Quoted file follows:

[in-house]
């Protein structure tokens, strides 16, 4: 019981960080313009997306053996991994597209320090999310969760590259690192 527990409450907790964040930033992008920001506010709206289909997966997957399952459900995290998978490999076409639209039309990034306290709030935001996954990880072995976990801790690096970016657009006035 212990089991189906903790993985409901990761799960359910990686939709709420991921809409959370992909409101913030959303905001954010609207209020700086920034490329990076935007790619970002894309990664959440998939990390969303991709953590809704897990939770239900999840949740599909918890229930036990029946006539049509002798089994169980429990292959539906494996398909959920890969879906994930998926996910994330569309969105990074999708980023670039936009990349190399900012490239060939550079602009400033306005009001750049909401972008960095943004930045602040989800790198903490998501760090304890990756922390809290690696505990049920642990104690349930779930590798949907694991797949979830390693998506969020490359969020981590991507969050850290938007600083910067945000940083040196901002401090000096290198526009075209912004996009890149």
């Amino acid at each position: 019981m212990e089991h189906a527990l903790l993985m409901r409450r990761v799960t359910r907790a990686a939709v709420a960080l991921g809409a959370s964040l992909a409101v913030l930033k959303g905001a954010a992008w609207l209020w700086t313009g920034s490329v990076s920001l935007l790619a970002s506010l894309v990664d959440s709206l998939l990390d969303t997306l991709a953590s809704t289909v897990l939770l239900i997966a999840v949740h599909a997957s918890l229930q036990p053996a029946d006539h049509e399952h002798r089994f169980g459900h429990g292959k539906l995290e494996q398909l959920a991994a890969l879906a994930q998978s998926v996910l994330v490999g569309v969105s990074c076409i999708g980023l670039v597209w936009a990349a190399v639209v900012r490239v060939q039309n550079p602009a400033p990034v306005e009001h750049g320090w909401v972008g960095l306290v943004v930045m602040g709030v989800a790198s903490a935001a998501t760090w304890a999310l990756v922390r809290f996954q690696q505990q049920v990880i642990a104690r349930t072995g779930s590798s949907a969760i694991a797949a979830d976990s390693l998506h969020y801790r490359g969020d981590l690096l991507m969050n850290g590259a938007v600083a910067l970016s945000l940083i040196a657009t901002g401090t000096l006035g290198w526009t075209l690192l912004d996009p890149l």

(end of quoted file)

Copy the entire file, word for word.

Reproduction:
[in-house]
């Protein structure tokens, strides 16, 4: 019981960080313009997306053996991994597209320090999310969760590259690192 527990409450907790964040930033992008920001506010709206289909997966997957399952459900995290998978490999076409639209039309990034306290709030935001996954990880072995976990801790690096970016657009006035 212990089991189906903790993985409901990761799960359910990686939709709420991921809409959370992909409101913030959303905001954010609207209020700086920034490329990076935007790619970002894309990664959440998939990390969303991709953590809704897990939770239900999840949740599909918890229930036990029946006539049509002798089994169980429990292959539906494996398909959920890969879906994930998926996910994330569309969105990074999708980023670039936009990349190399900012490239060939550079602009400033306005009001750049909401972008960095943004930045602040989800790198903490998501760090304890990756922390809290690696505990049920642990104690349930779930590798949907694991797949979830390693998506969020490359969020981590991507969050850290938007600083910067945000940083040196901002401090000096290198526009075209912004996009890149």
């Amino acid at each position: 019981m212990e089991h189906a527990l903790l993985m409901r409450r990761v799960t359910r907790a990686a939709v709420a960080l991921g809409a959370s964040l992909a409101v913030l930033k959303g905001a954010a992008w609207l209020w700086t313009g920034s490329v990076s920001l935007l790619a970002s506010l894309v990664d959440s709206l998939l990390d969303t997306l991709a953590s809704t289909v897990l939770l239900i997966a999840v949740h599909a997957s918890l229930q036990p053996a029946d006539h049509e399952h002798r089994f169980g459900h429990g292959k539906l995290e494996q398909l959920a991994a890969l879906a994930q998978s998926v996910l994330v490999g569309v969105s990074c076409i999708g980023l670039v597209w936009a990349a190399v639209v900012r490239v060939q039309n550079p602009a400033p990034v306005e009001h750049g320090w909401v972008g960095l306290v943004v930045m602040g709030v989800a790198s903490a935001a998501t760090w304890a999310l990756v922390r809290f996954q690696q505990q049920v990880i642990a104690r349930t072995g779930s590798s949907a969760i694991a797949a979830d976990s390693l998506h969020y801790r490359g969020d981590l690096l991507m969050n850290g590259a938007v600083a910067l970016s945000l940083i040196a657009t901002g401090t000096l006035g290198w526009t075209l690192l912004d996009p890149l």